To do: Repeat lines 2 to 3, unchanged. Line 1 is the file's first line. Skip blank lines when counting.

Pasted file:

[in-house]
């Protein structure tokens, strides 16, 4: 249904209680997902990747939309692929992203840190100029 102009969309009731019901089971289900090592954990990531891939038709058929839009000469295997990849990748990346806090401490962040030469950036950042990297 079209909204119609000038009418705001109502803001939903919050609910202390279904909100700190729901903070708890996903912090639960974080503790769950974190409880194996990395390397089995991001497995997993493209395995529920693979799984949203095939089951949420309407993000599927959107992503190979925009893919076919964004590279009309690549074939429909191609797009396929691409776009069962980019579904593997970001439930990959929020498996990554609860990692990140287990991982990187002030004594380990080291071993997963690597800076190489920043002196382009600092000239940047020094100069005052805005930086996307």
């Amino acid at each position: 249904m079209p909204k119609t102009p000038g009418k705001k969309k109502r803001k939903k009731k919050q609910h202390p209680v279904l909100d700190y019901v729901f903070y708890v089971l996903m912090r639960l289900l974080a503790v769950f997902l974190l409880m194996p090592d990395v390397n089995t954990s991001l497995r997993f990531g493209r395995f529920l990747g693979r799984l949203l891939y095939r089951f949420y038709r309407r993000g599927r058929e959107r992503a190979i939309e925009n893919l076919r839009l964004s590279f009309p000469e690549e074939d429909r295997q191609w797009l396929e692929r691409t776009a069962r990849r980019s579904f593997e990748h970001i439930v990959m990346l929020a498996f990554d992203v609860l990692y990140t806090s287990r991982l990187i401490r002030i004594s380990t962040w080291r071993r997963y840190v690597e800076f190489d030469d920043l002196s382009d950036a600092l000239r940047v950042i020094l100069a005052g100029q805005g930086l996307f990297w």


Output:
């Protein structure tokens, strides 16, 4: 249904209680997902990747939309692929992203840190100029 102009969309009731019901089971289900090592954990990531891939038709058929839009000469295997990849990748990346806090401490962040030469950036950042990297 079209909204119609000038009418705001109502803001939903919050609910202390279904909100700190729901903070708890996903912090639960974080503790769950974190409880194996990395390397089995991001497995997993493209395995529920693979799984949203095939089951949420309407993000599927959107992503190979925009893919076919964004590279009309690549074939429909191609797009396929691409776009069962980019579904593997970001439930990959929020498996990554609860990692990140287990991982990187002030004594380990080291071993997963690597800076190489920043002196382009600092000239940047020094100069005052805005930086996307």
């Amino acid at each position: 249904m079209p909204k119609t102009p000038g009418k705001k969309k109502r803001k939903k009731k919050q609910h202390p209680v279904l909100d700190y019901v729901f903070y708890v089971l996903m912090r639960l289900l974080a503790v769950f997902l974190l409880m194996p090592d990395v390397n089995t954990s991001l497995r997993f990531g493209r395995f529920l990747g693979r799984l949203l891939y095939r089951f949420y038709r309407r993000g599927r058929e959107r992503a190979i939309e925009n893919l076919r839009l964004s590279f009309p000469e690549e074939d429909r295997q191609w797009l396929e692929r691409t776009a069962r990849r980019s579904f593997e990748h970001i439930v990959m990346l929020a498996f990554d992203v609860l990692y990140t806090s287990r991982l990187i401490r002030i004594s380990t962040w080291r071993r997963y840190v690597e800076f190489d030469d920043l002196s382009d950036a600092l000239r940047v950042i020094l100069a005052g100029q805005g930086l996307f990297w």